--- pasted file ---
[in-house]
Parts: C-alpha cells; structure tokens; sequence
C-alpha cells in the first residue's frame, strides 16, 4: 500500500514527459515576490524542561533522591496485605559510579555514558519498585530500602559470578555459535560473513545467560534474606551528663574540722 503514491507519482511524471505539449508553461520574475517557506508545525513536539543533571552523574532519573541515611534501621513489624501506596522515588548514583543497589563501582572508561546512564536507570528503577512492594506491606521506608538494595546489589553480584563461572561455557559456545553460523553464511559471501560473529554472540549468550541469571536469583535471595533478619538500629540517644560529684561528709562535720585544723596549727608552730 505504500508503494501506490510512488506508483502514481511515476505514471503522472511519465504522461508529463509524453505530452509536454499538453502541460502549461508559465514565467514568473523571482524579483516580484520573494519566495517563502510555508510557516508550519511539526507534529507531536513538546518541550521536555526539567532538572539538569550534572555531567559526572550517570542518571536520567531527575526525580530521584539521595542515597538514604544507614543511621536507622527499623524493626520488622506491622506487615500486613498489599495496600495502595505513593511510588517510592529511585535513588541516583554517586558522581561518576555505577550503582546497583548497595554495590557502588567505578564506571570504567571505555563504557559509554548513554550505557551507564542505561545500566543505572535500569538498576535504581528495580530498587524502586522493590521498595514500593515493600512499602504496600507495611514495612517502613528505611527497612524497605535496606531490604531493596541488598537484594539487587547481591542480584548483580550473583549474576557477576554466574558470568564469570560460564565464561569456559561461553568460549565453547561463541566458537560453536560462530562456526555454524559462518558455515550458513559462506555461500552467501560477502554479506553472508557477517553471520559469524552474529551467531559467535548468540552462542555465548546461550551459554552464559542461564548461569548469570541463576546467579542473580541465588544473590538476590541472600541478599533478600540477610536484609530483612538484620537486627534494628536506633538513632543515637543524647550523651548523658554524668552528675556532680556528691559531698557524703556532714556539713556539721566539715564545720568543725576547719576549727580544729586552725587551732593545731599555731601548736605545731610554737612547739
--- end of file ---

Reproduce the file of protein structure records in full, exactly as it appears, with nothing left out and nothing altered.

[in-house]
Parts: C-alpha cells; structure tokens; sequence
C-alpha cells in the first residue's frame, strides 16, 4: 500500500514527459515576490524542561533522591496485605559510579555514558519498585530500602559470578555459535560473513545467560534474606551528663574540722 503514491507519482511524471505539449508553461520574475517557506508545525513536539543533571552523574532519573541515611534501621513489624501506596522515588548514583543497589563501582572508561546512564536507570528503577512492594506491606521506608538494595546489589553480584563461572561455557559456545553460523553464511559471501560473529554472540549468550541469571536469583535471595533478619538500629540517644560529684561528709562535720585544723596549727608552730 505504500508503494501506490510512488506508483502514481511515476505514471503522472511519465504522461508529463509524453505530452509536454499538453502541460502549461508559465514565467514568473523571482524579483516580484520573494519566495517563502510555508510557516508550519511539526507534529507531536513538546518541550521536555526539567532538572539538569550534572555531567559526572550517570542518571536520567531527575526525580530521584539521595542515597538514604544507614543511621536507622527499623524493626520488622506491622506487615500486613498489599495496600495502595505513593511510588517510592529511585535513588541516583554517586558522581561518576555505577550503582546497583548497595554495590557502588567505578564506571570504567571505555563504557559509554548513554550505557551507564542505561545500566543505572535500569538498576535504581528495580530498587524502586522493590521498595514500593515493600512499602504496600507495611514495612517502613528505611527497612524497605535496606531490604531493596541488598537484594539487587547481591542480584548483580550473583549474576557477576554466574558470568564469570560460564565464561569456559561461553568460549565453547561463541566458537560453536560462530562456526555454524559462518558455515550458513559462506555461500552467501560477502554479506553472508557477517553471520559469524552474529551467531559467535548468540552462542555465548546461550551459554552464559542461564548461569548469570541463576546467579542473580541465588544473590538476590541472600541478599533478600540477610536484609530483612538484620537486627534494628536506633538513632543515637543524647550523651548523658554524668552528675556532680556528691559531698557524703556532714556539713556539721566539715564545720568543725576547719576549727580544729586552725587551732593545731599555731601548736605545731610554737612547739